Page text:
Interesting piece. The Dubas presentation at Sloane was quite some time ago and is largely rooted in Kahnemans “thinking fast and slow”. Current readings include Anny Dukes Thinking in Bets and one of her key points revolves around “resulting”. Fixating on the Leafs losing as if it is revelaing of some sort of inherent flaw in their decision making, the coaching, player utilization etc. is a convenient bit of reductionism where in fact. The game of hockey is a dynamic set of systems and flows with massive levels of randomness. Looking at the season as a data set, Boston and the Leafs were a very close matchup and the seven game series was…. very close. Thus. Fixating on the loss as something explainable and obvious is not exactly fair to the entire group of decision making processes that eventualy ended in the well known final result.
    An excerpt from a discussion on “resulting”.

    RITHOLTZ: And you also spend a lot of time describing the focus on results and outcomes rather than the process that led us to those results. Tell us a little bit about what led you to that analysis and why so many people look at bad results and think immediately it’s a bad process when that may not be the case.

    DUKE: Well, I think that it’s really hard. So, we have this very uncertain relationship between decision quality and outcome quality. So, for example, in poker, I can have the very best hand and I can still lose. I could get dealt aces and you could have a seven and a two and the turn of the cards make it so that you win the hand or vice versa. I could have the seven and two and make terrible decisions in playing that hand and still win.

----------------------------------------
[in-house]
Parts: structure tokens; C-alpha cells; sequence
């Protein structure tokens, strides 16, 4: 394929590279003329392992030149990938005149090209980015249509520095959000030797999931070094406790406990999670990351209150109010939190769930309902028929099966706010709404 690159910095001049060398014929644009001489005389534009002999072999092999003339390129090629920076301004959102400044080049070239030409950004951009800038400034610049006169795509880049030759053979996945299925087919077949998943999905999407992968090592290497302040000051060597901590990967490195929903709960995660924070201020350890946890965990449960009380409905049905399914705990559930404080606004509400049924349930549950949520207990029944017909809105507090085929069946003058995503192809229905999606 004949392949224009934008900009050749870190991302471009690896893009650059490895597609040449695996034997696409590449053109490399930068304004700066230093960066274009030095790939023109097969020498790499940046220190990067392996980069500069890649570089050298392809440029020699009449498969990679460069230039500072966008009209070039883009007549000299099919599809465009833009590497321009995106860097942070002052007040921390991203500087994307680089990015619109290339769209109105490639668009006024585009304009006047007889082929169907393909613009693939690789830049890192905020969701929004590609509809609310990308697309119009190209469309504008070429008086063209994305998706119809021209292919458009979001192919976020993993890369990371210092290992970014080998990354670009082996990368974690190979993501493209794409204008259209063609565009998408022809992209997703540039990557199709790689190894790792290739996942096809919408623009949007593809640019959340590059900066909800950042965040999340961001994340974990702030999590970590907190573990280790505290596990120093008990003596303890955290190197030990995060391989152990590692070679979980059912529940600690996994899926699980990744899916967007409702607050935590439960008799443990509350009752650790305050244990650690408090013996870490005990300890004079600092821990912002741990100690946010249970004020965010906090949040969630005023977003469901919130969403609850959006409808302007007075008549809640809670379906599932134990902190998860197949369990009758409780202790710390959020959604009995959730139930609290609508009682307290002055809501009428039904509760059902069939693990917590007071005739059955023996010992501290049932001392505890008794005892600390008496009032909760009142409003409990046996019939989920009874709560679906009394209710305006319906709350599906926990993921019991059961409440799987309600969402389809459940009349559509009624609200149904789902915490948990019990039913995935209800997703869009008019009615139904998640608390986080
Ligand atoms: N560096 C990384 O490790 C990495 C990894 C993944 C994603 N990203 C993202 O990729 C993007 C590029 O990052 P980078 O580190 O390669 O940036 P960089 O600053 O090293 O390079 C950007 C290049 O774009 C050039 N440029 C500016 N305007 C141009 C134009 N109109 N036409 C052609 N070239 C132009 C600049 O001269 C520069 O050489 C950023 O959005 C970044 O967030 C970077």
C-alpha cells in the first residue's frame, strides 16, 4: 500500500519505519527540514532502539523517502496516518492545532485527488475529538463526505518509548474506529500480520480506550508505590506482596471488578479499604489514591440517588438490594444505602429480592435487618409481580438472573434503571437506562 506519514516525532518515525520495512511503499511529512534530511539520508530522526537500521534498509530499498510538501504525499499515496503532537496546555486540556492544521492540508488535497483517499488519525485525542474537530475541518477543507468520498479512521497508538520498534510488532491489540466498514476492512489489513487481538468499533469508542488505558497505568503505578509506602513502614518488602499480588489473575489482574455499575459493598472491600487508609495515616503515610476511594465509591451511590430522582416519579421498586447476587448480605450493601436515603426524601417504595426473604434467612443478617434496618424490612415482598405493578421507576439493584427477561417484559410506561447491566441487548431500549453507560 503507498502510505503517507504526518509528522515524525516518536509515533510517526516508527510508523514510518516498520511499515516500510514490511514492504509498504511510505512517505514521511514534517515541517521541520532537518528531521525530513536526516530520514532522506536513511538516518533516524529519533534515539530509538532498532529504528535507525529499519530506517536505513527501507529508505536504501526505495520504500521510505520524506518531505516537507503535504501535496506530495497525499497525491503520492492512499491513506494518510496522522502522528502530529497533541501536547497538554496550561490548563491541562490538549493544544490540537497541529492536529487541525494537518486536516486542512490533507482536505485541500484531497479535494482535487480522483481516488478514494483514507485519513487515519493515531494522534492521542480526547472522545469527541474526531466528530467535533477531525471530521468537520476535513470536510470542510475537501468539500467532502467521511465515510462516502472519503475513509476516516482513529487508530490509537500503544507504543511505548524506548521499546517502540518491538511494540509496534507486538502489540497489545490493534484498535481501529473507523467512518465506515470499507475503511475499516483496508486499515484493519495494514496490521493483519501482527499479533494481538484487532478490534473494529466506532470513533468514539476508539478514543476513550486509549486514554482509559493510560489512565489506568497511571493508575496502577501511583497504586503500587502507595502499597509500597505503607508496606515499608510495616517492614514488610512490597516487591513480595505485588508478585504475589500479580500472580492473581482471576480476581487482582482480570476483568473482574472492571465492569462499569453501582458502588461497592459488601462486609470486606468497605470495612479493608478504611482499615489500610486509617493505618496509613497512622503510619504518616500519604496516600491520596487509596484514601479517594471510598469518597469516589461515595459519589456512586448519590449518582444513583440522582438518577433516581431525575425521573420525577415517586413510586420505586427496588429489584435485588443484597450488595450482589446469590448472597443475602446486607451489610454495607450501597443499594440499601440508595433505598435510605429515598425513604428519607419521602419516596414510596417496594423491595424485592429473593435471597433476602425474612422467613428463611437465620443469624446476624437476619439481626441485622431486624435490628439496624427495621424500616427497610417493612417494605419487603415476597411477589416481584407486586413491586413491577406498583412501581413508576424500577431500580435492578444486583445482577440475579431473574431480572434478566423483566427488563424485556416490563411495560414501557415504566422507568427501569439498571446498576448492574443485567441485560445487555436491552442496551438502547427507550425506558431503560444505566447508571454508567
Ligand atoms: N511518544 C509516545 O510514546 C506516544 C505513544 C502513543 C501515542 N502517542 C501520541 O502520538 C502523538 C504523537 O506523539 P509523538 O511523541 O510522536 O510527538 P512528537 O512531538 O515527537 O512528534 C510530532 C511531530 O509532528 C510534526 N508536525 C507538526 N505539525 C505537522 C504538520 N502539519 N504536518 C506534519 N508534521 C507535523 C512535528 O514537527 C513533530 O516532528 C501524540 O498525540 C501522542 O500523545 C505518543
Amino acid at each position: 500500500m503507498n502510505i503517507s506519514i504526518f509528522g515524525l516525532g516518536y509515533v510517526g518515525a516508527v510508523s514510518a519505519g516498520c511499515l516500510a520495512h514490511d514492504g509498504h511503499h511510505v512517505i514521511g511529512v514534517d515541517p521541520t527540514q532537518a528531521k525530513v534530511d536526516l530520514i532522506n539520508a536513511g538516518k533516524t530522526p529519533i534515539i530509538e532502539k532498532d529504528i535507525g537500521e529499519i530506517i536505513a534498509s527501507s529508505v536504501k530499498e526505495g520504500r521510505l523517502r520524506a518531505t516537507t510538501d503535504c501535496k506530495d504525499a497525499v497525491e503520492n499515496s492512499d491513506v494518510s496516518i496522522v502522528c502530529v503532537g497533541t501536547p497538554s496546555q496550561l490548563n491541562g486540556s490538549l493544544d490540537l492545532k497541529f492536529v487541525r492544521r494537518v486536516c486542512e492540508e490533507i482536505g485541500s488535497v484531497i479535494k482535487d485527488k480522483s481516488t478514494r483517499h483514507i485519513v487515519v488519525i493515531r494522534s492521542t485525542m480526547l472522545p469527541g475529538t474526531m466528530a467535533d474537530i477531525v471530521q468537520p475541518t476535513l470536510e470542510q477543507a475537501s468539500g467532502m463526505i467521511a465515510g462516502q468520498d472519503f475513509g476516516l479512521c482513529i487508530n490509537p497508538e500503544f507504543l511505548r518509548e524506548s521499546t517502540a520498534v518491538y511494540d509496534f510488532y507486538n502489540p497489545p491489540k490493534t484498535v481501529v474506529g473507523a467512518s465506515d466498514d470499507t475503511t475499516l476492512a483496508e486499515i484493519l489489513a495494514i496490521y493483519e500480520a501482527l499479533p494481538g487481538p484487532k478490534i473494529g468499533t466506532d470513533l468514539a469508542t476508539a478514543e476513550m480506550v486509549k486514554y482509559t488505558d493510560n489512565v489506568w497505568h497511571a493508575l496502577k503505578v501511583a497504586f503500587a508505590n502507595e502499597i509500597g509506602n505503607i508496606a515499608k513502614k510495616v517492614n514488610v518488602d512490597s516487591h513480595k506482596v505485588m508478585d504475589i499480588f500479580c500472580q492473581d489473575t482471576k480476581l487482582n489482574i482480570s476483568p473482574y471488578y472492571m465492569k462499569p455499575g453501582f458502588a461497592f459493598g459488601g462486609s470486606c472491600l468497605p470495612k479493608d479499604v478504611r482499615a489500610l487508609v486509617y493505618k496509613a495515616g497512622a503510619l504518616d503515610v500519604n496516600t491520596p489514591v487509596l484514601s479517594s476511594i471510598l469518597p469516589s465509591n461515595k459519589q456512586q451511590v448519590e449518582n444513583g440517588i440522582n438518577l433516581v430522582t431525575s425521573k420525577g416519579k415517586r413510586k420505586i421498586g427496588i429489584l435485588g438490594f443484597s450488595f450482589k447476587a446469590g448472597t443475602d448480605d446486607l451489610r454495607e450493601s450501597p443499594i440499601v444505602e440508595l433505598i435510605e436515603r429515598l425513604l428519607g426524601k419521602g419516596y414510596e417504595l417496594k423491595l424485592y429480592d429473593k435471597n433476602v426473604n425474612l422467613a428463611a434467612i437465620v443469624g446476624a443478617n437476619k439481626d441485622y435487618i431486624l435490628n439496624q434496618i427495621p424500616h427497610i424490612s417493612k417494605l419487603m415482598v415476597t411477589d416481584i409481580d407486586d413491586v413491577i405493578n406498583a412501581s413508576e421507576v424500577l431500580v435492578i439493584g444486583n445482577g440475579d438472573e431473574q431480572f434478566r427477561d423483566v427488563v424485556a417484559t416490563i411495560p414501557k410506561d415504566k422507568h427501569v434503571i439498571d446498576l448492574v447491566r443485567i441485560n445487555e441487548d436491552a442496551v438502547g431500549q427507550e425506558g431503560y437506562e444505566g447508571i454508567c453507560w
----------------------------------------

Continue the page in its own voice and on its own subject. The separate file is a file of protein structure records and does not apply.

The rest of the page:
And that’s really, really similar to the kind of decisions that we make in life and investing in business (and sports). And the problem is that getting to be able to see the processes and transparent, the thing that we can see is the outcome of the process.

    We can see did it work out or did not work out, did I win the hand, did I not? Did the, you know, did the stock I invested go up in value or down in value? And that’s what we can see and now working backwards from that into what was the decision process is really hard. It’s very opaque. And very often, the quality of the decision doesn’t reveal itself except over time.

    So, we can see the outcome right then but very often whether the decision process is good, it takes a lot of time to reveal itself. So, what do we do under those conditions of uncertainty, we have this bias, we have this heuristic which is outcome was bad, OK, that must mean the decision was bad, I’ll take that as a signal. Outcome was good, OK, decision was good

    And the problem is that that’s a really poor strategy for learning from your outcomes. It’s great if you’re playing chess, but it’s terrible if you’re playing poker, it’s terrible if you’re investing, it’s terrible if you’re running a business, it’s terrible if you’re choosing a romantic partner, it’s terrible if you’re driving (and its terrible when assessing sports post mortem).

    That’s the thing about it. So, there’s very good things like that.

    I can not recommend Annie Dukes Thinking in Bets enough. Its a treasure trove for anyone involved in sports analysis, as is her newsletter.